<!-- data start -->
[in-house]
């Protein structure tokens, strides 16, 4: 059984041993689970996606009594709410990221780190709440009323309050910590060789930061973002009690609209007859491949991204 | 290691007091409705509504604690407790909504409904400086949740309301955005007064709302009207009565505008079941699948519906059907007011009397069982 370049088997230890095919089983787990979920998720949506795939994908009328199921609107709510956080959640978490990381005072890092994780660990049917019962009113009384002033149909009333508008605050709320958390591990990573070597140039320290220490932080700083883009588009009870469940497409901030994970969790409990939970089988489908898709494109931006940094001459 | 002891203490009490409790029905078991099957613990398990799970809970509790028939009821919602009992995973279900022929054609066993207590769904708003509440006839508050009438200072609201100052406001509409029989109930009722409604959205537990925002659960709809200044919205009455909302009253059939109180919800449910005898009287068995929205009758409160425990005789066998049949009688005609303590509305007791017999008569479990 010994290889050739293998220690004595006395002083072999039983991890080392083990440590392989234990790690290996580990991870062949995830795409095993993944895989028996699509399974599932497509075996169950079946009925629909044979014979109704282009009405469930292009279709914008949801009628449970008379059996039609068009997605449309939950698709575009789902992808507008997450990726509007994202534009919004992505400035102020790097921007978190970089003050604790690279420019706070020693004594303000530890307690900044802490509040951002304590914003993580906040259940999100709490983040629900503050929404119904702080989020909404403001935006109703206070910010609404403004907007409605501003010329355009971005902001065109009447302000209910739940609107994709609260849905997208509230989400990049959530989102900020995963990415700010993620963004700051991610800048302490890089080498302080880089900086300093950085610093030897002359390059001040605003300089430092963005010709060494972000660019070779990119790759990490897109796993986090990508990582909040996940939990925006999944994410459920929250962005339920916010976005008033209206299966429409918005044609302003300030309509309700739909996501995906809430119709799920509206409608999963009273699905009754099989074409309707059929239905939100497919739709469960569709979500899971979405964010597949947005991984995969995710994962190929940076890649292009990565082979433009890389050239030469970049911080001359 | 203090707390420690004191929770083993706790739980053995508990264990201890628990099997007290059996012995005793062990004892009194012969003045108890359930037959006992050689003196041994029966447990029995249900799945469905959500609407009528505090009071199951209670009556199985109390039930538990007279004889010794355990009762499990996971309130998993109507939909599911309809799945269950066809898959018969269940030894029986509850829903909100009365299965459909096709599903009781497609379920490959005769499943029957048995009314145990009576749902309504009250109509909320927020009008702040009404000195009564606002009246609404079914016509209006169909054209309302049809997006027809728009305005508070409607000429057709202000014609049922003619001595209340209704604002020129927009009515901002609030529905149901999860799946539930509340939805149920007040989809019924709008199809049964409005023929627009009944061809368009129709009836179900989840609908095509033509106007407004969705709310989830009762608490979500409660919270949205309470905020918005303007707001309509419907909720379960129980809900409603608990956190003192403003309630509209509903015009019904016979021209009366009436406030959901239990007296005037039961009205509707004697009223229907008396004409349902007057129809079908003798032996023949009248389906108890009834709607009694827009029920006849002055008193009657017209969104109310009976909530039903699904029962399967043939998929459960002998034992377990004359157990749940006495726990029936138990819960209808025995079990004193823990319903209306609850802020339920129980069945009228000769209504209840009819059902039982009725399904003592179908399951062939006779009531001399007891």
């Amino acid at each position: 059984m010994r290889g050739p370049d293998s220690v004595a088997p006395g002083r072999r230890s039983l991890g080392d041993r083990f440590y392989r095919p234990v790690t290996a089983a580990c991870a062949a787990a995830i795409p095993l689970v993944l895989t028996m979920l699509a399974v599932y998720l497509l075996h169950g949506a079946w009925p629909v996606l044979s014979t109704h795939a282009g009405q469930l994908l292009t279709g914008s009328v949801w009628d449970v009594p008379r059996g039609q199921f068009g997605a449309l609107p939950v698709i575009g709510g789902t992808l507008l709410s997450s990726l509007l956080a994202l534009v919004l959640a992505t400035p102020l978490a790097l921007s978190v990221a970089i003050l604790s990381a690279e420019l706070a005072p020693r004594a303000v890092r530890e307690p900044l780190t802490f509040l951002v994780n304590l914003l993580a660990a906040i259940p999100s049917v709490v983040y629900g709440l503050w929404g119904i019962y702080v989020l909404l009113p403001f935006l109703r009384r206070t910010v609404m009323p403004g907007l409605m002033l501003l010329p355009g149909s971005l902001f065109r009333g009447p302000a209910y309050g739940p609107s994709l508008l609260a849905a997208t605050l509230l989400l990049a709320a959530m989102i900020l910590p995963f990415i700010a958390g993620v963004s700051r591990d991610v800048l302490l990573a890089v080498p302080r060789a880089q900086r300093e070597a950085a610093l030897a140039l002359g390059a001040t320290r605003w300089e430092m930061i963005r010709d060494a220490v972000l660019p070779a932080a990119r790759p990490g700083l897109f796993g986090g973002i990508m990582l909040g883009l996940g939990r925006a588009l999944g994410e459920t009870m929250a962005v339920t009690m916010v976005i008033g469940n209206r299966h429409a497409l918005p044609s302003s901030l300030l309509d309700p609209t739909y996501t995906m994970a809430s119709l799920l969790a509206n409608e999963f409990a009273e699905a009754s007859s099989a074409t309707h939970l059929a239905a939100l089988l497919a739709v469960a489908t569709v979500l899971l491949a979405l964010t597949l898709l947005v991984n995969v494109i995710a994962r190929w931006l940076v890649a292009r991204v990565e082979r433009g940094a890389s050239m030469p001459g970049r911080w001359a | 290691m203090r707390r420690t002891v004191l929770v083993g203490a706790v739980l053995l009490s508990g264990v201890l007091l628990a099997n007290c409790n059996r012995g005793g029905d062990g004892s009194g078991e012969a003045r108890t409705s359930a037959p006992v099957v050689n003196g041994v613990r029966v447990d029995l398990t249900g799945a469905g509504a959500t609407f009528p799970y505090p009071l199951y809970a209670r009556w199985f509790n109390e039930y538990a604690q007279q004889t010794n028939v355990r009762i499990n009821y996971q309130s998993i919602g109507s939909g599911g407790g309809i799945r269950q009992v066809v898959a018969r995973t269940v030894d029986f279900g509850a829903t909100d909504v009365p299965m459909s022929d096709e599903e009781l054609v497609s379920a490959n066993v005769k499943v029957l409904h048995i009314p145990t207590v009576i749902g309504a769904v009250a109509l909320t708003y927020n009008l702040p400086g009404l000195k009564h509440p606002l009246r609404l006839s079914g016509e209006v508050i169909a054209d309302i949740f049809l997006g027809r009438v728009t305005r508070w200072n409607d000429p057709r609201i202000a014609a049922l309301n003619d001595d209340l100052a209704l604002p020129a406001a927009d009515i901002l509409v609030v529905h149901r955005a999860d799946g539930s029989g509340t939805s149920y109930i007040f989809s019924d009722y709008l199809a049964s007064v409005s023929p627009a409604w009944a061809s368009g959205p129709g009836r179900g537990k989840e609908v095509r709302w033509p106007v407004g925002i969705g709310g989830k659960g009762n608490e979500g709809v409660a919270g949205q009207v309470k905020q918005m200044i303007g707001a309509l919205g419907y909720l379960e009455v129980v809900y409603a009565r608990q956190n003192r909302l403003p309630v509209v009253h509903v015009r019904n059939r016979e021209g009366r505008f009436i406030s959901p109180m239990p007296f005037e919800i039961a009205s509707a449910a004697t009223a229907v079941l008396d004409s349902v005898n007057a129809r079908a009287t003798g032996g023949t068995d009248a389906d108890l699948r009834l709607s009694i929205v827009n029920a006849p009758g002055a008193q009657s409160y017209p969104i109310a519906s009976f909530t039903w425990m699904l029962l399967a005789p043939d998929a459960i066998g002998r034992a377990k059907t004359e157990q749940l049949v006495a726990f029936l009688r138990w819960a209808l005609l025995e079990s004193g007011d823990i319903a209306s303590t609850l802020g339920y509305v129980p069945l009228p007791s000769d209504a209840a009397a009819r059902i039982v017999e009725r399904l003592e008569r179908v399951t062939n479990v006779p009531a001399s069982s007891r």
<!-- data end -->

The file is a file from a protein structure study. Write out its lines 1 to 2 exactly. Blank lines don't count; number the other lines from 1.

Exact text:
[in-house]
């Protein structure tokens, strides 16, 4: 059984041993689970996606009594709410990221780190709440009323309050910590060789930061973002009690609209007859491949991204 | 290691007091409705509504604690407790909504409904400086949740309301955005007064709302009207009565505008079941699948519906059907007011009397069982 370049088997230890095919089983787990979920998720949506795939994908009328199921609107709510956080959640978490990381005072890092994780660990049917019962009113009384002033149909009333508008605050709320958390591990990573070597140039320290220490932080700083883009588009009870469940497409901030994970969790409990939970089988489908898709494109931006940094001459 | 002891203490009490409790029905078991099957613990398990799970809970509790028939009821919602009992995973279900022929054609066993207590769904708003509440006839508050009438200072609201100052406001509409029989109930009722409604959205537990925002659960709809200044919205009455909302009253059939109180919800449910005898009287068995929205009758409160425990005789066998049949009688005609303590509305007791017999008569479990 010994290889050739293998220690004595006395002083072999039983991890080392083990440590392989234990790690290996580990991870062949995830795409095993993944895989028996699509399974599932497509075996169950079946009925629909044979014979109704282009009405469930292009279709914008949801009628449970008379059996039609068009997605449309939950698709575009789902992808507008997450990726509007994202534009919004992505400035102020790097921007978190970089003050604790690279420019706070020693004594303000530890307690900044802490509040951002304590914003993580906040259940999100709490983040629900503050929404119904702080989020909404403001935006109703206070910010609404403004907007409605501003010329355009971005902001065109009447302000209910739940609107994709609260849905997208509230989400990049959530989102900020995963990415700010993620963004700051991610800048302490890089080498302080880089900086300093950085610093030897002359390059001040605003300089430092963005010709060494972000660019070779990119790759990490897109796993986090990508990582909040996940939990925006999944994410459920929250962005339920916010976005008033209206299966429409918005044609302003300030309509309700739909996501995906809430119709799920509206409608999963009273699905009754099989074409309707059929239905939100497919739709469960569709979500899971979405964010597949947005991984995969995710994962190929940076890649292009990565082979433009890389050239030469970049911080001359 | 203090707390420690004191929770083993706790739980053995508990264990201890628990099997007290059996012995005793062990004892009194012969003045108890359930037959006992050689003196041994029966447990029995249900799945469905959500609407009528505090009071199951209670009556199985109390039930538990007279004889010794355990009762499990996971309130998993109507939909599911309809799945269950066809898959018969269940030894029986509850829903909100009365299965459909096709599903009781497609379920490959005769499943029957048995009314145990009576749902309504009250109509909320927020009008702040009404000195009564606002009246609404079914016509209006169909054209309302049809997006027809728009305005508070409607000429057709202000014609049922003619001595209340209704604002020129927009009515901002609030529905149901999860799946539930509340939805149920007040989809019924709008199809049964409005023929627009009944061809368009129709009836179900989840609908095509033509106007407004969705709310989830009762608490979500409660919270949205309470905020918005303007707001309509419907909720379960129980809900409603608990956190003192403003309630509209509903015009019904016979021209009366009436406030959901239990007296005037039961009205509707004697009223229907008396004409349902007057129809079908003798032996023949009248389906108890009834709607009694827009029920006849002055008193009657017209969104109310009976909530039903699904029962399967043939998929459960002998034992377990004359157990749940006495726990029936138990819960209808025995079990004193823990319903209306609850802020339920129980069945009228000769209504209840009819059902039982009725399904003592179908399951062939006779009531001399007891």